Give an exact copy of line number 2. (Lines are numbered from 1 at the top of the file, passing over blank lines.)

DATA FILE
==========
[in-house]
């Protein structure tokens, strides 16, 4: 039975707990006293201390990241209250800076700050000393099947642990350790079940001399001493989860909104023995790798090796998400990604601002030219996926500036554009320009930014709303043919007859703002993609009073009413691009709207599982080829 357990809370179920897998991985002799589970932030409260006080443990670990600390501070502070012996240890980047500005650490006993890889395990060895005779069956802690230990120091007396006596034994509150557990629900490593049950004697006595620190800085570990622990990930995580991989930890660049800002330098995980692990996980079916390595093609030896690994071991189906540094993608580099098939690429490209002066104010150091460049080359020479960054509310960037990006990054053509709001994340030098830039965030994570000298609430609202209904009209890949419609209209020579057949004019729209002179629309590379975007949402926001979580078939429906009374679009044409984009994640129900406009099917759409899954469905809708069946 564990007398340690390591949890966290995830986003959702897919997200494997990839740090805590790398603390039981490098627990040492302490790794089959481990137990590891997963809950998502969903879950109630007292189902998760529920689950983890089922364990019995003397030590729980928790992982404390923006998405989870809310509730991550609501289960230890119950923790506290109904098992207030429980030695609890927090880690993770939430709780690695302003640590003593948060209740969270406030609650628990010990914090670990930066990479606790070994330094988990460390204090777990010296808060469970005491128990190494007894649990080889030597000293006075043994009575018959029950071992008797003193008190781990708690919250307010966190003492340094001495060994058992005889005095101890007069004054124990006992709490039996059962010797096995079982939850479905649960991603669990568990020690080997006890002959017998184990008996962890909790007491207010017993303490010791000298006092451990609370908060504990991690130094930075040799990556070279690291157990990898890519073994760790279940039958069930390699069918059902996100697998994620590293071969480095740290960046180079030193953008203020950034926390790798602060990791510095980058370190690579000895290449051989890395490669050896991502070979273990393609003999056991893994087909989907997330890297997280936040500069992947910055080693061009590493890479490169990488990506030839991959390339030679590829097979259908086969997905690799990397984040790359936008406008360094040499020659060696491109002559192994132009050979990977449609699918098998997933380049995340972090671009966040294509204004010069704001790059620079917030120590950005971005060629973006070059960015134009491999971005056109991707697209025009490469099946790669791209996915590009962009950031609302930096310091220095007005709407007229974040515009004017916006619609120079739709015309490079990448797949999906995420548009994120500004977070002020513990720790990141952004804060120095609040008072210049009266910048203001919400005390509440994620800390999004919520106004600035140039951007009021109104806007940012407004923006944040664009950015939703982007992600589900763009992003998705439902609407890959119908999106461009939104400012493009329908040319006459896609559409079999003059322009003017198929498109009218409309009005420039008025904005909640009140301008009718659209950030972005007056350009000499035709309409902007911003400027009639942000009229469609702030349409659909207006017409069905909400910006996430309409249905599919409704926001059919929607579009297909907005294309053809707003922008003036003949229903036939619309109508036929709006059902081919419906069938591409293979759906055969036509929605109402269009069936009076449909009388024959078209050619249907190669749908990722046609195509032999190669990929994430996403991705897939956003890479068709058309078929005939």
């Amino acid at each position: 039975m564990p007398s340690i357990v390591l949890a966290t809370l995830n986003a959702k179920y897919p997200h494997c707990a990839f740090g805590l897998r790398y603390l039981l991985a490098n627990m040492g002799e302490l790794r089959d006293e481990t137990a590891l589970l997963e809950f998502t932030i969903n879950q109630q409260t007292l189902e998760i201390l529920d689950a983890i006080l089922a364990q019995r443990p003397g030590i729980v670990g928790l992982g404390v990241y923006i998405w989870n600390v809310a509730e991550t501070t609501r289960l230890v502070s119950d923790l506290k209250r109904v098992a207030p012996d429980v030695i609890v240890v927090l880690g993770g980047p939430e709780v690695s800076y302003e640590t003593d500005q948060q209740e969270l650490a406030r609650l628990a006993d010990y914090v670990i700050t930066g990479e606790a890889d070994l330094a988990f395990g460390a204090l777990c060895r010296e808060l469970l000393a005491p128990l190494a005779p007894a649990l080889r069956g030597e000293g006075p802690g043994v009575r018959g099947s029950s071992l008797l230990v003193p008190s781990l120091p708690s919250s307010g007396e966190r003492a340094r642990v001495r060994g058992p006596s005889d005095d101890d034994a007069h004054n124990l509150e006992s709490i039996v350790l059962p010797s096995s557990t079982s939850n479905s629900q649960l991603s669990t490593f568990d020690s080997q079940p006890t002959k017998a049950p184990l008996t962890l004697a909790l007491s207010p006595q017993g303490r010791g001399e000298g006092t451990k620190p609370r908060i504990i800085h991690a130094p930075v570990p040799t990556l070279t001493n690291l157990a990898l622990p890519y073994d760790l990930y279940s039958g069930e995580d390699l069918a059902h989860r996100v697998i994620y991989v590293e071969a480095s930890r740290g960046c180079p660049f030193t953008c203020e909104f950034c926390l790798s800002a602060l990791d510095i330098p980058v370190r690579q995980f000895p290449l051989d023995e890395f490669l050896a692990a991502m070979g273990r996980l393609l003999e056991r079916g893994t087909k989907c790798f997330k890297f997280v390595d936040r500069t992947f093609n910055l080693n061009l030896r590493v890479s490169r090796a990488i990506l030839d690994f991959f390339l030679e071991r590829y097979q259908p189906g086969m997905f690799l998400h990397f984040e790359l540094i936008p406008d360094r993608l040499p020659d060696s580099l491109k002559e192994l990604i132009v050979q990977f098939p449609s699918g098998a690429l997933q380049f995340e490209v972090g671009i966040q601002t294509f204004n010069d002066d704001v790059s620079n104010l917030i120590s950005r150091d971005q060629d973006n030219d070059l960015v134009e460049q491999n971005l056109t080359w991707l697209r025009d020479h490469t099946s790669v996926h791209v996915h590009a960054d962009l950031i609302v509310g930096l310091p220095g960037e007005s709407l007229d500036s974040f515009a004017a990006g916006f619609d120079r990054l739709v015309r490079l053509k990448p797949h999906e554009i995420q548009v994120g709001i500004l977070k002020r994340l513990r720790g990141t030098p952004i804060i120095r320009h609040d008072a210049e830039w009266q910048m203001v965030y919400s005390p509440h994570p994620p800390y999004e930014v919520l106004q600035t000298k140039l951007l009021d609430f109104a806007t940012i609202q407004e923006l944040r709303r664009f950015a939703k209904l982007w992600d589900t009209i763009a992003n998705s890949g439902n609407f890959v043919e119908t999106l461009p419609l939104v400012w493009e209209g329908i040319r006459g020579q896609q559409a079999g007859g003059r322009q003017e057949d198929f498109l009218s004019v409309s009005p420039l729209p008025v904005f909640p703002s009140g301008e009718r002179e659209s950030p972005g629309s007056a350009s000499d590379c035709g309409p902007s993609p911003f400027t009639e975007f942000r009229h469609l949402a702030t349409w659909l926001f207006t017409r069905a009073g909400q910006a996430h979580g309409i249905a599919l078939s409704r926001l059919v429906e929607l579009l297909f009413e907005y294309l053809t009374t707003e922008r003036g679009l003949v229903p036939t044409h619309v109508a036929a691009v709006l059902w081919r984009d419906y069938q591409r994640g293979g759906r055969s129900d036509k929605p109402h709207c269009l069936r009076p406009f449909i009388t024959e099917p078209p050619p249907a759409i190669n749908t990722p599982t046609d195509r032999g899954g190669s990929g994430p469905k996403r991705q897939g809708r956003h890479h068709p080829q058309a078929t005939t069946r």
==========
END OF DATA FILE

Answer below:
């Protein structure tokens, strides 16, 4: 039975707990006293201390990241209250800076700050000393099947642990350790079940001399001493989860909104023995790798090796998400990604601002030219996926500036554009320009930014709303043919007859703002993609009073009413691009709207599982080829 357990809370179920897998991985002799589970932030409260006080443990670990600390501070502070012996240890980047500005650490006993890889395990060895005779069956802690230990120091007396006596034994509150557990629900490593049950004697006595620190800085570990622990990930995580991989930890660049800002330098995980692990996980079916390595093609030896690994071991189906540094993608580099098939690429490209002066104010150091460049080359020479960054509310960037990006990054053509709001994340030098830039965030994570000298609430609202209904009209890949419609209209020579057949004019729209002179629309590379975007949402926001979580078939429906009374679009044409984009994640129900406009099917759409899954469905809708069946 564990007398340690390591949890966290995830986003959702897919997200494997990839740090805590790398603390039981490098627990040492302490790794089959481990137990590891997963809950998502969903879950109630007292189902998760529920689950983890089922364990019995003397030590729980928790992982404390923006998405989870809310509730991550609501289960230890119950923790506290109904098992207030429980030695609890927090880690993770939430709780690695302003640590003593948060209740969270406030609650628990010990914090670990930066990479606790070994330094988990460390204090777990010296808060469970005491128990190494007894649990080889030597000293006075043994009575018959029950071992008797003193008190781990708690919250307010966190003492340094001495060994058992005889005095101890007069004054124990006992709490039996059962010797096995079982939850479905649960991603669990568990020690080997006890002959017998184990008996962890909790007491207010017993303490010791000298006092451990609370908060504990991690130094930075040799990556070279690291157990990898890519073994760790279940039958069930390699069918059902996100697998994620590293071969480095740290960046180079030193953008203020950034926390790798602060990791510095980058370190690579000895290449051989890395490669050896991502070979273990393609003999056991893994087909989907997330890297997280936040500069992947910055080693061009590493890479490169990488990506030839991959390339030679590829097979259908086969997905690799990397984040790359936008406008360094040499020659060696491109002559192994132009050979990977449609699918098998997933380049995340972090671009966040294509204004010069704001790059620079917030120590950005971005060629973006070059960015134009491999971005056109991707697209025009490469099946790669791209996915590009962009950031609302930096310091220095007005709407007229974040515009004017916006619609120079739709015309490079990448797949999906995420548009994120500004977070002020513990720790990141952004804060120095609040008072210049009266910048203001919400005390509440994620800390999004919520106004600035140039951007009021109104806007940012407004923006944040664009950015939703982007992600589900763009992003998705439902609407890959119908999106461009939104400012493009329908040319006459896609559409079999003059322009003017198929498109009218409309009005420039008025904005909640009140301008009718659209950030972005007056350009000499035709309409902007911003400027009639942000009229469609702030349409659909207006017409069905909400910006996430309409249905599919409704926001059919929607579009297909907005294309053809707003922008003036003949229903036939619309109508036929709006059902081919419906069938591409293979759906055969036509929605109402269009069936009076449909009388024959078209050619249907190669749908990722046609195509032999190669990929994430996403991705897939956003890479068709058309078929005939």